In: World Literature Studies, vol. 13, no. 1
Year, pages: 2021, 43 - 54
Posthuman. Posthumanism. Cloning. Clone narratives. Genetic determinism. Nature vs. nurture. Human genome editing.
Article type: štúdie / articles
Document type: PDF
This article focuses on cloning as a relevant trans- and posthumanist theme presented in the classical science fiction of the 1970s (Kate Wilhelm’s Where Late the Sweet Birds Sang), 21st-century literary fiction (Kazuo Ishiguro’s Never Let Me Go), and streaming television series made in the 2010s (BBC America’s Orphan Black). With special emphasis on the subject of human cloning, the article will endeavor to discuss questions of identity in a posthuman environment, tracing the development from Wilhelm’s dystopian and post-apocalyptic scenarios in which clones and humans interact to disastrous ends, through Ishiguro’s psychological and emotional exploration of the inner world of cloned individuals whose fates are narrated in a form similar to the Bildungsroman, all the way to the complex study of nature vs. nurture in the cloned characters of Orphan Black.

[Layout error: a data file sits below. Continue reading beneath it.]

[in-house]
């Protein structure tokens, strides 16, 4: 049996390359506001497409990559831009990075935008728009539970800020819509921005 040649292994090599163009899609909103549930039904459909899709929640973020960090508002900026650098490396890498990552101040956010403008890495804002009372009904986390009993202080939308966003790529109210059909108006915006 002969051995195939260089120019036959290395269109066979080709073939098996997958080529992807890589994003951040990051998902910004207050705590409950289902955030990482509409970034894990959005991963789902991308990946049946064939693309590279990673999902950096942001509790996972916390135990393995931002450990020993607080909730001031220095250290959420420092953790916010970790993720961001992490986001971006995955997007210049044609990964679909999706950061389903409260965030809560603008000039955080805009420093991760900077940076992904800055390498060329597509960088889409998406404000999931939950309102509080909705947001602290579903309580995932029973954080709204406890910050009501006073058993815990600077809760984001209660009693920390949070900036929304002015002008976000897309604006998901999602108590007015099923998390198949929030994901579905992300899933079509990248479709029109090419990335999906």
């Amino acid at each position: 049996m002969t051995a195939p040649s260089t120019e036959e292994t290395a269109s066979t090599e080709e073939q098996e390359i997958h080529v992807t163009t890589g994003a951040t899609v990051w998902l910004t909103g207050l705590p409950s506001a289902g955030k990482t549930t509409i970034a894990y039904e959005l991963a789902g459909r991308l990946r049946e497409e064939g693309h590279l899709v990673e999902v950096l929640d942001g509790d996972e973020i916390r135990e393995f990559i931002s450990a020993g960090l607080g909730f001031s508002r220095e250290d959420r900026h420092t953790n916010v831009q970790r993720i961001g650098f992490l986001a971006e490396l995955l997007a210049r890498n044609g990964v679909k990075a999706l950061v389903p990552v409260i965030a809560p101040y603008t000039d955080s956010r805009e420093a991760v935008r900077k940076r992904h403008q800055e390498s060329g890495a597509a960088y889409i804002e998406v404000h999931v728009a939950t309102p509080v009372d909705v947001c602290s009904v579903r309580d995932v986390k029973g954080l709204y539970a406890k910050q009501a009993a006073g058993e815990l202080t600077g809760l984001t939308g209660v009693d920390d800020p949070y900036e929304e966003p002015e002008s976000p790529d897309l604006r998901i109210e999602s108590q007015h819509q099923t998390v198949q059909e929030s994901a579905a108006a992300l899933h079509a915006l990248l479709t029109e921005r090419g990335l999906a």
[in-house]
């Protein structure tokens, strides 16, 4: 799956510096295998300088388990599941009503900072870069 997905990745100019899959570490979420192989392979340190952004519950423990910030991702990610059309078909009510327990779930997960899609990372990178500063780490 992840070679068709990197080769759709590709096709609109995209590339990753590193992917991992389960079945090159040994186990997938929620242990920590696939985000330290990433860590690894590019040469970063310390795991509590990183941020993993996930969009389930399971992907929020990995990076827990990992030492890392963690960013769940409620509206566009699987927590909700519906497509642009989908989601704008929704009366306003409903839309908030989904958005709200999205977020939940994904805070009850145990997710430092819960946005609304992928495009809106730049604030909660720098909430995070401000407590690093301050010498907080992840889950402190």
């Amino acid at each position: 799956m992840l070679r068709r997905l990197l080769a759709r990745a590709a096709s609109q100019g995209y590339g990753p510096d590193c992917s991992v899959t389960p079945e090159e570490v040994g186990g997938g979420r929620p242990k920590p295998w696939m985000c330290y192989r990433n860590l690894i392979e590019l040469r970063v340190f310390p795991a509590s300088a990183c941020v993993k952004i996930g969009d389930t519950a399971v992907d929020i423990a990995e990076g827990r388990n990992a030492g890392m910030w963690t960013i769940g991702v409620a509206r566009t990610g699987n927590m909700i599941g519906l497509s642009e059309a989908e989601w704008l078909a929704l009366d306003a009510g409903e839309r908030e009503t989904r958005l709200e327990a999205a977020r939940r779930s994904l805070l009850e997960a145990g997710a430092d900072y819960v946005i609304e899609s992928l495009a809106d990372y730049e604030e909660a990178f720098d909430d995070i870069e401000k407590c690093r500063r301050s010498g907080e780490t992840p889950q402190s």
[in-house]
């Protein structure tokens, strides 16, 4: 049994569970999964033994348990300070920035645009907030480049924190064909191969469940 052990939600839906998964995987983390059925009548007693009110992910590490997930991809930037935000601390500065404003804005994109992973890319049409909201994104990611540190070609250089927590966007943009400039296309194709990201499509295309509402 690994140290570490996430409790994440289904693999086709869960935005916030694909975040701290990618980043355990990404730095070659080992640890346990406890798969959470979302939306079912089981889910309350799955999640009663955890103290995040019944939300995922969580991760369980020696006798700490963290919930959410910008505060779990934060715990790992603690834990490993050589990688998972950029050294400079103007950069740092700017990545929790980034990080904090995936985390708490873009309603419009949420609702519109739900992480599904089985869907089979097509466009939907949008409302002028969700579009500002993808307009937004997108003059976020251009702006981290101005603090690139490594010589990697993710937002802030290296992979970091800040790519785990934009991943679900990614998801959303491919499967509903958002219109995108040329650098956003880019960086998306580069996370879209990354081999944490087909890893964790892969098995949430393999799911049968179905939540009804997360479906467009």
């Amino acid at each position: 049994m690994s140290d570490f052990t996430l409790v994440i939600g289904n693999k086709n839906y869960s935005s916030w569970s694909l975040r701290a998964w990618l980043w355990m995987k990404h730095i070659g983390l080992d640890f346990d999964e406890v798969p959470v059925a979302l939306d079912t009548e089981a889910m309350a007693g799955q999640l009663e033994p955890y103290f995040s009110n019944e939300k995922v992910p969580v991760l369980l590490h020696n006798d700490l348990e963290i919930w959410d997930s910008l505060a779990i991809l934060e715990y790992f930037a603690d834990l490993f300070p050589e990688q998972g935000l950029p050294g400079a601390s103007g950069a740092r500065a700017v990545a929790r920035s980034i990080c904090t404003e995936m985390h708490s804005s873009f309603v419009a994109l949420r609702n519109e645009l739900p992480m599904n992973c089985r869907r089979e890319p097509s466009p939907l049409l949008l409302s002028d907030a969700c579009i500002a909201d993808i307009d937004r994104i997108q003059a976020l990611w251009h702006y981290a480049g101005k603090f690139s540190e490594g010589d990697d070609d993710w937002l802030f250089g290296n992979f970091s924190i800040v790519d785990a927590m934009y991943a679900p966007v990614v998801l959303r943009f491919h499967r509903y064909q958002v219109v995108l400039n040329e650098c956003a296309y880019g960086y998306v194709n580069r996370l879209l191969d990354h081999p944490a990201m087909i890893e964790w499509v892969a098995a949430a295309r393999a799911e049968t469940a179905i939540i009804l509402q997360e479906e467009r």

How to cite:
Lacko, I. 2021. Saviors, naïfs, or orphans? The posthuman condition in literary and cinematic perspectives on human cloning. In World Literature Studies, vol. 13, no.1, pp. 43-54. 1337-9275. DOI: https://doi.org/10.31577/WLS.2021.13.1.4
Lacko, I. (2021). Saviors, naïfs, or orphans? The posthuman condition in literary and cinematic perspectives on human cloning. World Literature Studies, 13(1), 43-54. 1337-9275. DOI: https://doi.org/10.31577/WLS.2021.13.1.4
Publisher: Ústav svetovej literatúry SAV
Published: 31. 3. 2021